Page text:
Running Jump


What seems to be the trouble? he asks .

I cough and splutter all over the place.

He gets the message.

Sits down to write the certificate.

There, he says , handing the form to me . This should do the trick.

I peruse it quickly.

There’s something missing.

You haven’t written down the illness, I say . Why I had time off.

That’s right. If you had Alzheimer’s or a social disease would you want people to know?

Certainly not.

My point exactly.

But I thought you had to put something down.

No, he says . And if they ask, tell them to take a running jump . Better still, tell them to phone me and I’ll tell them to take a running jump . Only in stronger terms.

He stands up. Shakes my hand.


The next day at work I hand in the certificate.

The doc’s right .

They see the blank space but no one says a word.

I push it a bit further.

On the official form, the one you fill out yourself, where it says ‘Illness’ I put down ‘See Certificate’ .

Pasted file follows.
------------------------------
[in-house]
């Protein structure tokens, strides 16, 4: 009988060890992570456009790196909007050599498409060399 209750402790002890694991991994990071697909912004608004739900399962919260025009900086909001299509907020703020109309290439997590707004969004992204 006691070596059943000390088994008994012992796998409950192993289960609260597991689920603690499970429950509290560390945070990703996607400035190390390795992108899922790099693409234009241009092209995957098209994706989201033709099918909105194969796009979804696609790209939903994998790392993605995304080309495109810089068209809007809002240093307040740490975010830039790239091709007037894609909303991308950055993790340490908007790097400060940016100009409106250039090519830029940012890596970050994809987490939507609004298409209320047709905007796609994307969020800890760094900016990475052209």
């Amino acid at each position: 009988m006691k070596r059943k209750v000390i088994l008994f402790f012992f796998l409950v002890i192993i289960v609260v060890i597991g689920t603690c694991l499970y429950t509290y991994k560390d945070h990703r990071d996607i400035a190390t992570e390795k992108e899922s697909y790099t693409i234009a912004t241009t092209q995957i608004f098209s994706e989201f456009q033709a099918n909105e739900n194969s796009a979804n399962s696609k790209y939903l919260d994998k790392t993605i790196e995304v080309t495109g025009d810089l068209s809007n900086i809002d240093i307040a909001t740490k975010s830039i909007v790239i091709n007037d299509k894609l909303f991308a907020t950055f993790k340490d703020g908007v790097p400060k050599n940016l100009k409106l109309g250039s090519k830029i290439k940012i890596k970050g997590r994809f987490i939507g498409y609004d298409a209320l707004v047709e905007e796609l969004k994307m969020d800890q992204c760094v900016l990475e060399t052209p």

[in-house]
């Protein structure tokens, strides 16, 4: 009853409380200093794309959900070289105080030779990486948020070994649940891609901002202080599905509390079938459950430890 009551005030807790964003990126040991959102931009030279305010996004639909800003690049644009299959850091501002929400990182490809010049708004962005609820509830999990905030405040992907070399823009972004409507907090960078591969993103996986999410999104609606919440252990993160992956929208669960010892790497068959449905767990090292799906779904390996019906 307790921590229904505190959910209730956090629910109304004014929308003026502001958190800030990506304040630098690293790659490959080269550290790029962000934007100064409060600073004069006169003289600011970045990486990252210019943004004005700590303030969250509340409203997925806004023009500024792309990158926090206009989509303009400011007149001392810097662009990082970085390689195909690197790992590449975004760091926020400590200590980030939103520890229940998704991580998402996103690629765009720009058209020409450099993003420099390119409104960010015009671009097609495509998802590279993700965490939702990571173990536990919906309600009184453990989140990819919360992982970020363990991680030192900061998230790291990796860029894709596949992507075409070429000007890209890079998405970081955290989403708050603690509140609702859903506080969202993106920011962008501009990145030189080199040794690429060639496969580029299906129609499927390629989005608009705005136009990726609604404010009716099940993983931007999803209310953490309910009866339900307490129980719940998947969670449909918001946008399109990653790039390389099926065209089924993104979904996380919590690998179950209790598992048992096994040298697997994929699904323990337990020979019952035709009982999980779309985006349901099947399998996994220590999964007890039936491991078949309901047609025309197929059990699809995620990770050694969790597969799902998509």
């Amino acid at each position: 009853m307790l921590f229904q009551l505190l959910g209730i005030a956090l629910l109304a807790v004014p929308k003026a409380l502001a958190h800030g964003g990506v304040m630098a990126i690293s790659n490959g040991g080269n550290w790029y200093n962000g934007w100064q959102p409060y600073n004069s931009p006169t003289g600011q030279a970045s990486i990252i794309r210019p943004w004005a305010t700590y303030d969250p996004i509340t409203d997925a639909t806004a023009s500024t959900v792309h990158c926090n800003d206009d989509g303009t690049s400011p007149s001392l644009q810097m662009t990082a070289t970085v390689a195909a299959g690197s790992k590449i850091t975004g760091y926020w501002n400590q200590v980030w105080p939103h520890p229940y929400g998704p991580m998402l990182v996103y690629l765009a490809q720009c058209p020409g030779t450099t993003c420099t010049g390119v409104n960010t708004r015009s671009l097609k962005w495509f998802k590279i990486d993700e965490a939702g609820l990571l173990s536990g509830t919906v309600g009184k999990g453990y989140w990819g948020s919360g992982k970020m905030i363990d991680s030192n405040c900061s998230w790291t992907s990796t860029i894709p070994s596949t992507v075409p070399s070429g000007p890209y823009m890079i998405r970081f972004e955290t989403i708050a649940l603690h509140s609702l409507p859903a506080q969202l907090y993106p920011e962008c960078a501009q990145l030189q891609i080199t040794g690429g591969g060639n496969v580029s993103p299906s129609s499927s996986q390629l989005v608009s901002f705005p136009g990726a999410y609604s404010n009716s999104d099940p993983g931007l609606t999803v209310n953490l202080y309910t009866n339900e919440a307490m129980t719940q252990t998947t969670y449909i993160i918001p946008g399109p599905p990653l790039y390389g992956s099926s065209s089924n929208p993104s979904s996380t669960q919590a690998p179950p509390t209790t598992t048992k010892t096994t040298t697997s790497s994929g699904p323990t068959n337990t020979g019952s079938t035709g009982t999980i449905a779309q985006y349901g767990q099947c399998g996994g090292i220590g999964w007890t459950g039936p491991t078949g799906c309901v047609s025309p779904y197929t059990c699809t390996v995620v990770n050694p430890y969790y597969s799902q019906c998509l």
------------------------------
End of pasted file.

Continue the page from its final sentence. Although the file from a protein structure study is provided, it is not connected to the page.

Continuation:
It feels good. It really does .

I’ve found a new way to treat with the world.



You are a skilled carpenter. You whittle me away with your chisel voice to the shape you want, my failings, and infidelities, my rough edges, lie as so many shavings upon the ground. You pick me up and peer at me. I hope you are pleased. Now I sit upon my tiny chair like a ventriloquist doll waiting for you to jiggle my limbs and speak for me like Aunty did for Uncle Bert after he had his stroke when we were kids and sat with us stiff and vacant for afternoon tea.